Ralitsa Hiteva and Tim Foxon
The sustainability of sharing economy business models, where less frequently-used items like power drills, carpet cleaners and jigsaws are borrowed rather than purchased, is often assumed. Multiple social and environmental benefits are associated with the more efficient use of resources that such models offer, focusing on the act of borrowing. However, little is known about the implications of borrowing models on energy demand. This paper examines a specific community-based model for borrowing, called Library of Things (LoT) in London, UK and the ways through which it is connected to energy demand. In examining the connection between energy demand and borrowing the paper pursues an ambitious agenda of contributing towards two important gaps in understanding energy demand and particularly its connections to borrowing: energy demand’s “narrowness” and “invisibility”.
The connections between energy demand and the community-based model of borrowing is analysed through the lens of wellbeing, uncovering a powerful connection between the three but also pointing to an important gap in the current model for borrowing. The paper considers the disruptive changes to the LoT borrowing model which came with the global pandemic, revealing the deep-rooted invisibility of energy demand in borrowing and its powerful linkages with wellbeing. The paper puts forward important questions for understanding the relationship between borrowing and energy demand.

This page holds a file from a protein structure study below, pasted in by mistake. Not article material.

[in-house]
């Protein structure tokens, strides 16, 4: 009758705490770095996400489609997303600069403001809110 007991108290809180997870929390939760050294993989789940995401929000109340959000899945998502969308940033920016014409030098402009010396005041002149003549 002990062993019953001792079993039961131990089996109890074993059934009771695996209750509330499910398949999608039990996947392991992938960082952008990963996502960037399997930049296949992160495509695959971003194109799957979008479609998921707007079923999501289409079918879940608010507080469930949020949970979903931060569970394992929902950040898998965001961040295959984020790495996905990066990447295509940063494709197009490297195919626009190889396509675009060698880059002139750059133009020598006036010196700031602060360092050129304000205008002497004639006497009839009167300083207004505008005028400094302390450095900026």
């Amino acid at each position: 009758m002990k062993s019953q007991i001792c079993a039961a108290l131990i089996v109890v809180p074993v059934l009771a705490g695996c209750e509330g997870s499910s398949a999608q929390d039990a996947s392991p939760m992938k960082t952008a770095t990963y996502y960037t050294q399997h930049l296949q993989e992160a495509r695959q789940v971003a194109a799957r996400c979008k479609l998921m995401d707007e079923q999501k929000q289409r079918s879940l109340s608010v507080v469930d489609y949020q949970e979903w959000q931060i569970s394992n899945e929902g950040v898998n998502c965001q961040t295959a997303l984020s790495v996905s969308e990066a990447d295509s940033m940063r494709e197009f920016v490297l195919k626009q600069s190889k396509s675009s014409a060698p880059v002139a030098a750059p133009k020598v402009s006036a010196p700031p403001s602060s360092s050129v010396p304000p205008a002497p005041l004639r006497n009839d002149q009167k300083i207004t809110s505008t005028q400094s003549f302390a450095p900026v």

Based on observations, interviews and focus groups carried out in 2020 and 2021, the paper finds that energy intensive items like carpet cleaners constitute over 70% of borrowing and are most frequently borrowed. However, associated energy demand is invisible in borrowing, while the borrowing model is driven by customer experience (good quality and durability of items), leading to environmental trades off. Only a small percentage of choices that users make over what is borrowed, how frequently and how it is used in the home are driven by the cost of energy and the energy intensity of the item.
The global pandemic disrupted the LoT’s model of operation, making visible the energy demand of items in the LoT and for customers, amplifying further the importance of energy intensive items. With the expansion of LoT operations within the UK even during the pandemic, this case study offers important lessons for the development and scaling up of borrowing models.
Hiteva, R. and Foxon, T. 2021. Borrowing, energy demand and Covid: a model for disruptionOpens in a new tab. In: Proceedings of eceee 2021 Summer Study on energy efficiency: a new reality? Conference paper 1-172-21. Online, 7–11 June 2021.
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